Jan 30, 2020
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Whipping Up Chocolate Mousse Is Stressful. A Blender Makes It Easy.

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I was impressed by Danou, a family friend who lived next door to me in rural France, not just because she was significantly older (retired) and smoked Gauloises (one pack a day) and had two dogs (two!), but because her go-to dessert was chocolate mousse. She had a life outside the kitchen, but so much of the time I spent with her was on the weekends, hanging around her house as she got ready for Sunday lunch, helping her make that mousse. It was a process, the same each time, and my responsibilities were fairly small. I cracked and separated the eggs and checked the bowls for egg shell. I broke the chocolate along segment lines and checked the bowl for foil bits. I set a pot of water on to boil, to melt the chocolate. Then I climbed onto the counter to get the Bowl.

Danou didn’t mess around with martini glasses or tiny coupes, which is another part of what was so impressive about her. She whipped and folded and scraped the dark, airy batter into a giant ceramic bowl and shoved it into the fridge, which was already jammed full. Later, after the batter was set, after dinner, she dared me to turn the bowl upside down over my head — it was so heavy, it hurt my wrists. She served mousse family-style, the bowl passed around with an enormous metal spoon, everyone helping themselves. I know it now as a restaurant dessert — a chilled ramekin pulled from the fridge — but this is the spirit of chocolate mousse. A big bowl going around, again and again, the portions never uniform or predetermined.

I don’t know anyone who makes chocolate mousse at home now, let alone once a week. Maybe because the traditional method that Danou employed, for which you melt the chocolate over gently simmering water, then beat hot cream into the melted chocolate, and then split your eggs into whites and yolks, and then mix the yolks, at room temperature, into the chocolate, and then whip the whites into a stiff meringue — but not too stiff! — and then fold the meringue into the chocolate until there are absolutely no streaks, but also not for too long, because the mousse starts to deflate, is so stressful. And because an imperfect mousse will announce itself immediately with tiny lumps of some kind or an unappealing density.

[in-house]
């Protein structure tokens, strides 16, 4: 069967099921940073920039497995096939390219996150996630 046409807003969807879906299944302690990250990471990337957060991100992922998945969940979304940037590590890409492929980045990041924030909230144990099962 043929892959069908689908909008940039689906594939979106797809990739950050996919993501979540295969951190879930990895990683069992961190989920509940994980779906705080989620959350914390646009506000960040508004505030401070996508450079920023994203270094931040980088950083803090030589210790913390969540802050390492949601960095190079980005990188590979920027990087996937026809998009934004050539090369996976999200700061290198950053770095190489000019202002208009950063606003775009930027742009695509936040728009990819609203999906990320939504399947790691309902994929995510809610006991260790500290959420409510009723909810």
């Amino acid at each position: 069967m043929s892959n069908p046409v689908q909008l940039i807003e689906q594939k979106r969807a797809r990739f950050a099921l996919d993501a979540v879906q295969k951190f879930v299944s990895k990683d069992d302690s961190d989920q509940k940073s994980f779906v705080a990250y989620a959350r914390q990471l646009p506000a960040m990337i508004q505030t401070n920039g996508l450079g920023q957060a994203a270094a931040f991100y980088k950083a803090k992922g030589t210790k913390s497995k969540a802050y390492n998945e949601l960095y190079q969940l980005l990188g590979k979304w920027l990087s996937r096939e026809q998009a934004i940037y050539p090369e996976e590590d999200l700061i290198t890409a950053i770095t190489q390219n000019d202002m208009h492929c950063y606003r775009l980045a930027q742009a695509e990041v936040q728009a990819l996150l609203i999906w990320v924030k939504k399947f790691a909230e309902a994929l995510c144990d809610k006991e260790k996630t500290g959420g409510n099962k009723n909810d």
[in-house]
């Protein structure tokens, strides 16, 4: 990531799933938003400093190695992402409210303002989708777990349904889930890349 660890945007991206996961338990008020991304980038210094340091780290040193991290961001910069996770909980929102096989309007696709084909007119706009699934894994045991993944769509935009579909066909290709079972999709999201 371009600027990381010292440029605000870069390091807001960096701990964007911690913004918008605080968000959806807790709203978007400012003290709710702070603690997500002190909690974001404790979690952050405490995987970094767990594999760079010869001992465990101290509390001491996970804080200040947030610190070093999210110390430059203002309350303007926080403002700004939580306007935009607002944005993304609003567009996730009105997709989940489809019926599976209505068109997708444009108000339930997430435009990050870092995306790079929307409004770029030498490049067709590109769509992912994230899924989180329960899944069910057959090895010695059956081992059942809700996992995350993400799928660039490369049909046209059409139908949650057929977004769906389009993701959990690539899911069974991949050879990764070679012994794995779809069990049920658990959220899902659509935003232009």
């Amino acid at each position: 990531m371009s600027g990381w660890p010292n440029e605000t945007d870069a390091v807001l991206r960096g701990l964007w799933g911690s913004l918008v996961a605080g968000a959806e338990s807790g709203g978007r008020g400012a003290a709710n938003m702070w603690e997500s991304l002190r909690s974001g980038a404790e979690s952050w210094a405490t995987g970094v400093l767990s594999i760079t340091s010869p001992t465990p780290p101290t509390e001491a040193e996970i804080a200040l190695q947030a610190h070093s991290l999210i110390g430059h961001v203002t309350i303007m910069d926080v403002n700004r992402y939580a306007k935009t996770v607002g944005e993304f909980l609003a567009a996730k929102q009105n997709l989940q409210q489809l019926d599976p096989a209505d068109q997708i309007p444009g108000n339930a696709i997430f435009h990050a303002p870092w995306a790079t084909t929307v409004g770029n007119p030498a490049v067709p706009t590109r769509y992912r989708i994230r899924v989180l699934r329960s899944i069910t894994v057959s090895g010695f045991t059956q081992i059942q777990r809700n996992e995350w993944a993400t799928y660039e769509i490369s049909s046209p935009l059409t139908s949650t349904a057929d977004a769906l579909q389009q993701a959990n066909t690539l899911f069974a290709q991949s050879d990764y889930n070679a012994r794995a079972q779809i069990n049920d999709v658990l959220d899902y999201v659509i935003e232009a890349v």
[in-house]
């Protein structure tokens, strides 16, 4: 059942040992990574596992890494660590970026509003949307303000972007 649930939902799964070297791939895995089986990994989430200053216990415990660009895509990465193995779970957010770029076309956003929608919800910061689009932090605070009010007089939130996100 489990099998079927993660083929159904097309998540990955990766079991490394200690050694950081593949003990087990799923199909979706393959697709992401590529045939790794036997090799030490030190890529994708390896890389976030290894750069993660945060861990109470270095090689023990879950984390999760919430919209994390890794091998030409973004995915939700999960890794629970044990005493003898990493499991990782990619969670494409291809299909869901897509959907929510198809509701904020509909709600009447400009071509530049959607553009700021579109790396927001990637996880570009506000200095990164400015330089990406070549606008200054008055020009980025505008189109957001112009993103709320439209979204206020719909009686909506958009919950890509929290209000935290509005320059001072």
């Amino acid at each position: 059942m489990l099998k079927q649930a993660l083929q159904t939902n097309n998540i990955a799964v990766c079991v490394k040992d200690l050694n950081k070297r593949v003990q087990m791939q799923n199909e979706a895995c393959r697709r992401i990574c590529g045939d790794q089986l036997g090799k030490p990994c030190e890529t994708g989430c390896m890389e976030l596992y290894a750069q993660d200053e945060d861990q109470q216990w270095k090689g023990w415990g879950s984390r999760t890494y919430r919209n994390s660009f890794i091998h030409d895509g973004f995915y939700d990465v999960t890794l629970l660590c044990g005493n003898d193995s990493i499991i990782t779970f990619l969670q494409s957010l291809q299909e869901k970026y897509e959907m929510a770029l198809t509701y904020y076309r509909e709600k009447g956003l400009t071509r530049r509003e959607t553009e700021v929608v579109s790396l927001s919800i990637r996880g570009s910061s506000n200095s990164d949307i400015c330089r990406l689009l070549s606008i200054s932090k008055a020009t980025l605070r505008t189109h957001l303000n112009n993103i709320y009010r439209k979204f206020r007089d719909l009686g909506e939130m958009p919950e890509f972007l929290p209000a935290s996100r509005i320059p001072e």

But chocolate mousse is a home cook’s dessert — fast and unfussy. Not Danou’s version, but blender chocolate mousse, which is infinitely more reliable, and which would be an affront to traditional chocolate mousse, if it didn’t work so well. The recipe I’m now devoted to came to me via the pastry chef Natasha Pickowicz, who runs the pastry kitchens at Café Altro Paradiso and Flora Bar, in Manhattan. It has somewhat murky origins in a Junior League cookbook from the 1980s, and like all great shortcut recipes, it was shared and shared. The mousse passed through kitchens in Florida and New Jersey, getting tweaked along the way, most recently traveling with Monica Stolbach, a pastry cook, to Pickowicz’s kitchen in New York, and ending up on more than one dessert menu because it’s so delicious and straightforward, especially for cooks who don’t typically make desserts.

Pickowicz, who does typically make desserts, ups the egg yolks and adds butter to make the mousse richer and includes some instant coffee for the depth that comes only with bitterness, but as she put it, “The base recipe is pretty untouchable.” So I don’t touch it.

Crack eggs into the blender, add chopped dark chocolate, then pour hot sugar syrup in with the motor running. This cooks the eggs and melts the chocolate at the same time — if you don’t have a fancy blender, just keep yours going, and it will, eventually, do the job. Fold this cooled mixture into softly whipped cream, and you’re done. There’s wiggle room with the additions, but I stick with a bit of very strong coffee, a splash of brandy or rum — the original recipe called for Kahlúa — and some vanilla essence. However you tweak it, the mousse sets within a couple of hours, airy and firm, smooth and creamy, with no chance of bits and no pocked surface of fallen, broken bubbles. The blender does all the work.

If you’re feeling flashy, you could put the mousse straight from the blender into ramekins or glasses or some other cute little bowls and then spoon over a little extra whipped cream and grated chocolate when it comes time to serve. But I like it best in a massive bowl, passed around just as it is — Danou-style — the dark, glossy surface daring you to tip it upside down.

Recipe: Blender Chocolate Mousse

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